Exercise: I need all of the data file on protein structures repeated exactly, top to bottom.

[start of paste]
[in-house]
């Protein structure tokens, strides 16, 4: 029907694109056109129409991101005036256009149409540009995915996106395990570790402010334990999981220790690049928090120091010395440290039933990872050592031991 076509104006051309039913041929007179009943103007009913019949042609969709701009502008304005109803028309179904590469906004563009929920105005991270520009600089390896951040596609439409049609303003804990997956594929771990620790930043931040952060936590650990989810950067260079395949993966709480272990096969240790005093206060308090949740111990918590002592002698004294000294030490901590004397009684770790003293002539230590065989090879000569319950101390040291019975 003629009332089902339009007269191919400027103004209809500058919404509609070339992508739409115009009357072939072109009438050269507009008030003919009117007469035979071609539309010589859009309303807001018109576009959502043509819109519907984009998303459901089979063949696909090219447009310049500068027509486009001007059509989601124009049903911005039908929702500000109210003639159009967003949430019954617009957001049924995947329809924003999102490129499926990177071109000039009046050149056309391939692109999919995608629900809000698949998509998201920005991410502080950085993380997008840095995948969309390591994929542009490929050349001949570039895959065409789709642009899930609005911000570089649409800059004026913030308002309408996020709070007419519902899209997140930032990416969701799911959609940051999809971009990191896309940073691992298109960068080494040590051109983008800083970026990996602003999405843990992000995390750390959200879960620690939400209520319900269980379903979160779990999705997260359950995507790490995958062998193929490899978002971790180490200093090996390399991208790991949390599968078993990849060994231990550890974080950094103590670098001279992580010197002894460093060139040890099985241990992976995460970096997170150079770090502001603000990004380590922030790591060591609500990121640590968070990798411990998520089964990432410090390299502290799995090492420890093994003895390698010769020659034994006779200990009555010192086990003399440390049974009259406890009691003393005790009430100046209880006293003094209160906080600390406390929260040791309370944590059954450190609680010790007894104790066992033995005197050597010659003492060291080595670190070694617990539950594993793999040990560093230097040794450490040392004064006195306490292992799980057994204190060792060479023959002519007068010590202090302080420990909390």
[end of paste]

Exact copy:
[in-house]
């Protein structure tokens, strides 16, 4: 029907694109056109129409991101005036256009149409540009995915996106395990570790402010334990999981220790690049928090120091010395440290039933990872050592031991 076509104006051309039913041929007179009943103007009913019949042609969709701009502008304005109803028309179904590469906004563009929920105005991270520009600089390896951040596609439409049609303003804990997956594929771990620790930043931040952060936590650990989810950067260079395949993966709480272990096969240790005093206060308090949740111990918590002592002698004294000294030490901590004397009684770790003293002539230590065989090879000569319950101390040291019975 003629009332089902339009007269191919400027103004209809500058919404509609070339992508739409115009009357072939072109009438050269507009008030003919009117007469035979071609539309010589859009309303807001018109576009959502043509819109519907984009998303459901089979063949696909090219447009310049500068027509486009001007059509989601124009049903911005039908929702500000109210003639159009967003949430019954617009957001049924995947329809924003999102490129499926990177071109000039009046050149056309391939692109999919995608629900809000698949998509998201920005991410502080950085993380997008840095995948969309390591994929542009490929050349001949570039895959065409789709642009899930609005911000570089649409800059004026913030308002309408996020709070007419519902899209997140930032990416969701799911959609940051999809971009990191896309940073691992298109960068080494040590051109983008800083970026990996602003999405843990992000995390750390959200879960620690939400209520319900269980379903979160779990999705997260359950995507790490995958062998193929490899978002971790180490200093090996390399991208790991949390599968078993990849060994231990550890974080950094103590670098001279992580010197002894460093060139040890099985241990992976995460970096997170150079770090502001603000990004380590922030790591060591609500990121640590968070990798411990998520089964990432410090390299502290799995090492420890093994003895390698010769020659034994006779200990009555010192086990003399440390049974009259406890009691003393005790009430100046209880006293003094209160906080600390406390929260040791309370944590059954450190609680010790007894104790066992033995005197050597010659003492060291080595670190070694617990539950594993793999040990560093230097040794450490040392004064006195306490292992799980057994204190060792060479023959002519007068010590202090302080420990909390």